Other concentrations, such as global health, policy, and community practice, could focus more on ethics, leadership, assessing issues in diverse populations, and evaluating programs.

Types of programs

In addition to on-campus programs, you’ll also find opportunities to complete an MPH online. This more flexible approach might suit those with full-time jobs or families.

The online or hybrid format requires the same commitment to learning as campus-based degrees do. However, the ability to arrange your study around other aspects of your life might make this course more accessible. This format also has the advantage of reducing the travel costs of attending classes at a university.

Requirements

Usually, full-time study programs on campus have one deadline per year in the winter, with matriculation in the summer. However, online and part-time courses might have rolling enrollment start dates, which means you could apply anytime.

You might need to supply official transcripts from your bachelor’s degree. Requirements vary by university. Some may require you to have a grade point average (GPA) of 3.5 or higher. Others could specify that you need to have credit hours in math, biology, or a health-related science. You will likely need to submit your resume. Some schools also ask that you have worked in the field for 2 years or have attended medical school.

You might also need to include 2 or 3 letters of recommendation, your graduate record examinations (GRE) test scores, and a personal statement.

Costs of the degree

MPH programs usually have a set student fee plus charges for tuition. Some schools impose costs per credit, whereas others might have a set amount with a total for the semester.

Costs per semester could be from $14,000 to $28,000. If you pay per credit hour, each one could range from $1,100 to $1,800.

Financial aid

Prospective students can investigate financial aid and direct federal loans by completing the Free Application for Federal Student Aid (FAFSA) form.

Alternatively, you could qualify for grants and scholarships specific to MPH programs. Some schools offer these, like the Bloomberg Fellows or Welch Scholarship. More general options include an award from the Academy of Nutrition and Dietetics Foundation for programs with a nutrition specialization. Additionally, the Association of Food and Drug Officials (AFDO) offers financial assistance for those interested in food or drug policy.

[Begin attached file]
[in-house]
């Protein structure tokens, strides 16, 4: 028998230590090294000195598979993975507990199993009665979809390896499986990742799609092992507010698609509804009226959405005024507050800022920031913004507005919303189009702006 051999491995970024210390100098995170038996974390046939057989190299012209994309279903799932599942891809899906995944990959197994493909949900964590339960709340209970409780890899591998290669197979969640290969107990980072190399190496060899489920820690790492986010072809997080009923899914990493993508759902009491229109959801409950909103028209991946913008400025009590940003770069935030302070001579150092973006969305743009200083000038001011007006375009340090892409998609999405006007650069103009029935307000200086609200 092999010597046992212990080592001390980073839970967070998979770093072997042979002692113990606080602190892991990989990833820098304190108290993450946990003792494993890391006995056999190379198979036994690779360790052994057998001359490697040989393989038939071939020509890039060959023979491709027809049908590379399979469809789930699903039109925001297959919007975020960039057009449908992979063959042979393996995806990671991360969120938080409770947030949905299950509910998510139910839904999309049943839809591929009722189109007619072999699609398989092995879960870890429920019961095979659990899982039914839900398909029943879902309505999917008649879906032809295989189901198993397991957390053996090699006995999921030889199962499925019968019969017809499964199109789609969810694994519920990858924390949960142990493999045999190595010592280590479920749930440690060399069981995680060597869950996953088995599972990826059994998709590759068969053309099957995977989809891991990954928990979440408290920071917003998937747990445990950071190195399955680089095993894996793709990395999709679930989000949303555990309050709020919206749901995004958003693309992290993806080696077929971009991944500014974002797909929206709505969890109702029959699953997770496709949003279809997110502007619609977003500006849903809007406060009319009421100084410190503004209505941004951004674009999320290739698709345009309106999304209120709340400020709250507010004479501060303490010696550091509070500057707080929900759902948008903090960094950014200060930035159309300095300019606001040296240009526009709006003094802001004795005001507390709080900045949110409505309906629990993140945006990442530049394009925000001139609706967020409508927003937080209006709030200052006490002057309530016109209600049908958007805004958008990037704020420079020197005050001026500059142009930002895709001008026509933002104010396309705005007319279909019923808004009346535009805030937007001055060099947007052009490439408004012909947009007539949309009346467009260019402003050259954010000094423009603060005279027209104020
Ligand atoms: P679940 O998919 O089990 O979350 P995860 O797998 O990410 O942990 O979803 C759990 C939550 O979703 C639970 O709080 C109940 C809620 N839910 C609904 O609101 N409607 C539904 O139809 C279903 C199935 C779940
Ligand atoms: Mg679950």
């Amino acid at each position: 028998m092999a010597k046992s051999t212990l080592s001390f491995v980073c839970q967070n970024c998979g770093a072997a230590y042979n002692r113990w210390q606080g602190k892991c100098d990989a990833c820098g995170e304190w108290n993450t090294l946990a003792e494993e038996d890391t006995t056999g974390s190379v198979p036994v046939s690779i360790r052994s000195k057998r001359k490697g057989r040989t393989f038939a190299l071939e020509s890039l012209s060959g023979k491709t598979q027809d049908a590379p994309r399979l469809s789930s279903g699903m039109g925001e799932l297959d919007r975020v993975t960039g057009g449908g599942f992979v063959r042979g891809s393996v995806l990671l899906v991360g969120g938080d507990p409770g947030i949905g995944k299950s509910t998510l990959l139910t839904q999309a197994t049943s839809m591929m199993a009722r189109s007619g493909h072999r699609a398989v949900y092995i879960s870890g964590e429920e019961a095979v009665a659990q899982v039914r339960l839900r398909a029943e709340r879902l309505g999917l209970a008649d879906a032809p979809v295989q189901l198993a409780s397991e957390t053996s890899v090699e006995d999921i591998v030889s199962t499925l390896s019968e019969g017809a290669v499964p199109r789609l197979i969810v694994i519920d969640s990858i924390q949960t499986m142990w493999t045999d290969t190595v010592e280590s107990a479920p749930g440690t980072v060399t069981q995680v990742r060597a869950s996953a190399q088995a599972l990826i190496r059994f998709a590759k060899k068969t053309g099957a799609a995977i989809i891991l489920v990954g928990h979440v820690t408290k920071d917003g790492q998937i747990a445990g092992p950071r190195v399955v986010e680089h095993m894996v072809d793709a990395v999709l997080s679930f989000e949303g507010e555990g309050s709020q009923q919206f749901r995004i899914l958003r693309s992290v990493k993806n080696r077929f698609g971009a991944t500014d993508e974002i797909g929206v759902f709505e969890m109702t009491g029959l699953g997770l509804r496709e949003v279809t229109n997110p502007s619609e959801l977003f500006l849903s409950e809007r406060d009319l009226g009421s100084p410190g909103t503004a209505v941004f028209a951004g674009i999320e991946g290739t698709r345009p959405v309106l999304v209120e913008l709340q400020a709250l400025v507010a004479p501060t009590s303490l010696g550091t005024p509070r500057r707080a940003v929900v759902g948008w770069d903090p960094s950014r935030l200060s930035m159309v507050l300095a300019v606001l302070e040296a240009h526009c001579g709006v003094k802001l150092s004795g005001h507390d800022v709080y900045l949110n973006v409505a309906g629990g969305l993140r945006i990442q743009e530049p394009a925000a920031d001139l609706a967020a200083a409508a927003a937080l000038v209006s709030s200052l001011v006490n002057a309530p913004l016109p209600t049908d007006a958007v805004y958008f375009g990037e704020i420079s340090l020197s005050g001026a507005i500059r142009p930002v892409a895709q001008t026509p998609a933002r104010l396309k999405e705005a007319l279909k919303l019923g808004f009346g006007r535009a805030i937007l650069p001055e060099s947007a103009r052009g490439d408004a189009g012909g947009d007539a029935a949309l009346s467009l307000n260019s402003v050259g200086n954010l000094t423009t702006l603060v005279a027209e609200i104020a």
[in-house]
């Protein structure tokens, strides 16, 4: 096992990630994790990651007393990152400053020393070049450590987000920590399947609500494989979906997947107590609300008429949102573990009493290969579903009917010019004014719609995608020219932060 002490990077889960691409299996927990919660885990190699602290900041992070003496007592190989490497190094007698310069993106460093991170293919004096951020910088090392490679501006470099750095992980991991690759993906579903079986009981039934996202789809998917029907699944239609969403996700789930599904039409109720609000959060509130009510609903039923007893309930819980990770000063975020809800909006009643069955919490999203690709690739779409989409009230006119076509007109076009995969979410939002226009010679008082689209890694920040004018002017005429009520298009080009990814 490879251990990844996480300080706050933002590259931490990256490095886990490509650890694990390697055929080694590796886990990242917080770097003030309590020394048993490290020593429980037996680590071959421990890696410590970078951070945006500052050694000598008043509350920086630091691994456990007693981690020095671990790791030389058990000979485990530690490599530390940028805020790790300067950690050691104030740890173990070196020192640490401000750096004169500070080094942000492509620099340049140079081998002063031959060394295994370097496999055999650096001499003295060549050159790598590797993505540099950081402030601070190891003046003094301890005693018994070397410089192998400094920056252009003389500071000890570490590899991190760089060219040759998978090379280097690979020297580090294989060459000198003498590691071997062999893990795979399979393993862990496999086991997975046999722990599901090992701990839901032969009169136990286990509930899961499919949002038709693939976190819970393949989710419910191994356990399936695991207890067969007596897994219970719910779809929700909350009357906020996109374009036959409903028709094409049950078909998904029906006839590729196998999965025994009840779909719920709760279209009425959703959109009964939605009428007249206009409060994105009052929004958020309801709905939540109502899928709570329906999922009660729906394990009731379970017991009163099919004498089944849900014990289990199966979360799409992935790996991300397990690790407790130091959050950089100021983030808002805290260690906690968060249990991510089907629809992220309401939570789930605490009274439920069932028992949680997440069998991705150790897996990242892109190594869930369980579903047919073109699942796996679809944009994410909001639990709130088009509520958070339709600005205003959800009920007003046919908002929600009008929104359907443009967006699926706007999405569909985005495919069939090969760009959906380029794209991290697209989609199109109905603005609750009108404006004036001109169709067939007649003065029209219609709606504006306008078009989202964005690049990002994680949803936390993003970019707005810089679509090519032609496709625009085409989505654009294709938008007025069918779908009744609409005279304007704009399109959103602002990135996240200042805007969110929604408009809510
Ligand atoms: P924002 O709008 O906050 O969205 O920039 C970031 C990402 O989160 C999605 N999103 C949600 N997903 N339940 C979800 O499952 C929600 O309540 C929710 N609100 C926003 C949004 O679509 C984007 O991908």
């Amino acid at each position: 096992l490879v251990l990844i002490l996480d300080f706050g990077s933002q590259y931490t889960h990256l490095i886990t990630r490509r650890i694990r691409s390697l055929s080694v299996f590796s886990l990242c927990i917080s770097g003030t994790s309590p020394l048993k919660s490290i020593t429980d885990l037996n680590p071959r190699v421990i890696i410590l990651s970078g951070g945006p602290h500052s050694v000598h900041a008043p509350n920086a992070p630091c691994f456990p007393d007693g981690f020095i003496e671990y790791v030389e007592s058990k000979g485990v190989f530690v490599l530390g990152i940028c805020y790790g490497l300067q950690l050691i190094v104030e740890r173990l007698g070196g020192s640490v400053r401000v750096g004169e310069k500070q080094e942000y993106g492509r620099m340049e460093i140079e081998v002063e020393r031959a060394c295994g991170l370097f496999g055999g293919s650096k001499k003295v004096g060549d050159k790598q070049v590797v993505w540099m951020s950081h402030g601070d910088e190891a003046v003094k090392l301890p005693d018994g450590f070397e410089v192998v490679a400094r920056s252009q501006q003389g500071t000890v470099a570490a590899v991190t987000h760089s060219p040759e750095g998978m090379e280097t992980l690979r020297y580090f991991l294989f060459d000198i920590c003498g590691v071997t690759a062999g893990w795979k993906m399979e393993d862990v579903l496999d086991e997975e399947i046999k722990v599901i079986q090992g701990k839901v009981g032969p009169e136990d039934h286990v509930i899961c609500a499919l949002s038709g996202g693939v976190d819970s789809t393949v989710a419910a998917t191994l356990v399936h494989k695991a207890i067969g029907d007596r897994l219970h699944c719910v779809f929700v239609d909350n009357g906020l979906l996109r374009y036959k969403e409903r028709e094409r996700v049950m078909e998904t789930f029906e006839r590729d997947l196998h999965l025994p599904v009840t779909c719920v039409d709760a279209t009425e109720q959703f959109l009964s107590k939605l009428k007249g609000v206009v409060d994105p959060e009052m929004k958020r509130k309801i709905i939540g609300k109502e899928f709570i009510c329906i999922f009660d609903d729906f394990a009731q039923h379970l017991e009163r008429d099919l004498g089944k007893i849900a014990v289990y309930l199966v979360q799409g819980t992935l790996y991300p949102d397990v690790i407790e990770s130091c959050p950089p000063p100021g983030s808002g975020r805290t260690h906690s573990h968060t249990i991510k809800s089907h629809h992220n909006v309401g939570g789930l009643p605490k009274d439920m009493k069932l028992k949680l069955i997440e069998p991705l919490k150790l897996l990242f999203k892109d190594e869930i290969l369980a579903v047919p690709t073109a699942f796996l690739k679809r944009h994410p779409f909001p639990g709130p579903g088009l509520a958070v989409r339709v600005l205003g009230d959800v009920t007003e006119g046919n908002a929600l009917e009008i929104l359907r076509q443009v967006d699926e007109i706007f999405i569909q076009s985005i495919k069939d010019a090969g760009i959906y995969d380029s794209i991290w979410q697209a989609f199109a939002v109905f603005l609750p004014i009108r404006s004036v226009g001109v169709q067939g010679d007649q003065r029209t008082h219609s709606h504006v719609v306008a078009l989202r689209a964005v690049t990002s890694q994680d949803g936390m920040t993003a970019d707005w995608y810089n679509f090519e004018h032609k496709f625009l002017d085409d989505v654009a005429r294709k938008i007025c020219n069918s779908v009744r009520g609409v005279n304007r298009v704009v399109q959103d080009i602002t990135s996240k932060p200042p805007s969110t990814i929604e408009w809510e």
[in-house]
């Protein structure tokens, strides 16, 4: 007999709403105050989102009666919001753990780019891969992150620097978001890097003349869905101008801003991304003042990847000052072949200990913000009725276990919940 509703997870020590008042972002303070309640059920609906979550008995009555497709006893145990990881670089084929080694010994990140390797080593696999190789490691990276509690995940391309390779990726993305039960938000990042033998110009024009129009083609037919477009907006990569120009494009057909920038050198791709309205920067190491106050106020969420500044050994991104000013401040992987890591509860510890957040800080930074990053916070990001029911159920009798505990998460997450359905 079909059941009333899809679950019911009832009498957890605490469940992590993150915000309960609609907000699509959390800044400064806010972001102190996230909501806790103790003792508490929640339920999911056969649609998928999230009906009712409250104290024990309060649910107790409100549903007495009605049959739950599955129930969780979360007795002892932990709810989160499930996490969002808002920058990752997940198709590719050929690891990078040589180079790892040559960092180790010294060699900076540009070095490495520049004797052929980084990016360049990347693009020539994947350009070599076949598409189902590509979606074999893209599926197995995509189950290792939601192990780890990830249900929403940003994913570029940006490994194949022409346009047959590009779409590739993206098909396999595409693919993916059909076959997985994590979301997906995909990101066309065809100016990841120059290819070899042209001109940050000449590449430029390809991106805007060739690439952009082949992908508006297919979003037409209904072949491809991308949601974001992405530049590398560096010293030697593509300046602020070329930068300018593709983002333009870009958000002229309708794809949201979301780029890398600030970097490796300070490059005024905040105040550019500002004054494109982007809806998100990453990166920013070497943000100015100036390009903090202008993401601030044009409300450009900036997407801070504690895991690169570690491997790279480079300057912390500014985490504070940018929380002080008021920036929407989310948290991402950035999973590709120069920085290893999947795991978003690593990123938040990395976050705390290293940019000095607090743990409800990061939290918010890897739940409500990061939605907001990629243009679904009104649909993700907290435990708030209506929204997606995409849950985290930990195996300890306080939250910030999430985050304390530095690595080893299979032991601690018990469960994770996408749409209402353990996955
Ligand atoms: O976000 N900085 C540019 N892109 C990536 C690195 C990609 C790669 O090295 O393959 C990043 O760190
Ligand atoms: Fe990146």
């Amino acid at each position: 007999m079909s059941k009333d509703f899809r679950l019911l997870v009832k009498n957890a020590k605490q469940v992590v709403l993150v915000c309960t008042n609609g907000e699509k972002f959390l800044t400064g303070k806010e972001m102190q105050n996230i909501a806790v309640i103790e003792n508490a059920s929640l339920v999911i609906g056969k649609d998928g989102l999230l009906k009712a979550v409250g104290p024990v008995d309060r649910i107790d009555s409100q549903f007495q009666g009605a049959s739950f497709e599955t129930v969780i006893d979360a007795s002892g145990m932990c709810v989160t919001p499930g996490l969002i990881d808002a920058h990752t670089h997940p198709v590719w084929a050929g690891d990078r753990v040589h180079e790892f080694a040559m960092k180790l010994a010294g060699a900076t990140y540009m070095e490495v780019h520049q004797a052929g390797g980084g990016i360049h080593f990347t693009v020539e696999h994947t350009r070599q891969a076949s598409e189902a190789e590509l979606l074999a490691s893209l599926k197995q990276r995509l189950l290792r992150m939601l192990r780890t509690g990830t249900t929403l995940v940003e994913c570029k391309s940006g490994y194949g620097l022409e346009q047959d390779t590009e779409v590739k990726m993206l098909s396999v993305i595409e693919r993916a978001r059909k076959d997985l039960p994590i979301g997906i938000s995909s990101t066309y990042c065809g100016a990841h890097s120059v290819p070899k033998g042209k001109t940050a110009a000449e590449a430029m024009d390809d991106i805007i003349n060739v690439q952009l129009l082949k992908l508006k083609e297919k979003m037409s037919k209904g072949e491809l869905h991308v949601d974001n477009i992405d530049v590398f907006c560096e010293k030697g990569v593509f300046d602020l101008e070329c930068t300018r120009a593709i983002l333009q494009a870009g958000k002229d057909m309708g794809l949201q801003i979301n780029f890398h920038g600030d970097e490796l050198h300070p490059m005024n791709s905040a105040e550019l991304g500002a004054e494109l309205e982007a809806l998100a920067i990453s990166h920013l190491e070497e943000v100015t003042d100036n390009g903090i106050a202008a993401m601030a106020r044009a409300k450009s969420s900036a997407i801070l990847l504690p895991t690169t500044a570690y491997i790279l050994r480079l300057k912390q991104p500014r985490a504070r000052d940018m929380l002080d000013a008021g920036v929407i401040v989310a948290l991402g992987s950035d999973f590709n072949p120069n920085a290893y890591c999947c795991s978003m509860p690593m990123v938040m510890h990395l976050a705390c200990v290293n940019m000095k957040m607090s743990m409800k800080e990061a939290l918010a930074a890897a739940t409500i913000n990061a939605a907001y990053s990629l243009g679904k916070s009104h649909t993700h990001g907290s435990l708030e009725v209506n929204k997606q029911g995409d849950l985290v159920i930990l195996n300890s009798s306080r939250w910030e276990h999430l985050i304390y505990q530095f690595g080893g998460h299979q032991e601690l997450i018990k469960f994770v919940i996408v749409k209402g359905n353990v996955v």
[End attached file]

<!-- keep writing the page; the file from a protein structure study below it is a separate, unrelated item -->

Accreditation

Accreditation is the assessment of an institution of learning to see if they meet the quality standards set by a professional body. The evaluation is usually done through peer review. Studying at a certified university means that you can expect the faculty, curriculum, and student services to be high quality.

Schools offering MPH programs can receive accreditation from the Council on Education for Public Health (CEPH). You should be able to spot these initials or the logo on the university’s website or in the course details. Alternatively, you can use the CEPH website to search for certified institutions.

Some employers might want to see that you have a degree from a university with certification. It could also be a requirement for specific careers, as attending an accredited school is required for eligibility to take the Certified in Public Health (CPH) exam.

Continuing education

After you complete an MPH, you could continue studying to earn a doctorate in psychology (Ph.D.) or public health (DrPH). Both options would give you the opportunity to pursue a specialty, such as biostatistics or epidemiology.

The Ph.D. route generally focuses on enhancing your knowledge of public health with the aim of pursuing research or education. The alternative is the DrPH, which emphasizes practical application through program development and leadership.

Career options

There’s a diverse range of career options that could be available to you after you earn your MPH degree. To improve your chances in this field, you could take a voluntary CPH exam, which can demonstrate your commitment to public health to potential employers. Some possible positions include:

United States Public Health Service (USPHS)
Part of the Department for Health and Human Services, USPHS is a potential employer for public health graduates.

Council for Education in Public Health (CEPH)
CEPH is the accreditation body for public health schools and programs.

The National Board of Public Health Examiners (NBPHE)
An organization that offers voluntary certification for public health professionals.

Food and Drug Administration (FDA)
US government agency that regulates food, drugs, and medical devices, and is a potential employer for public health graduates.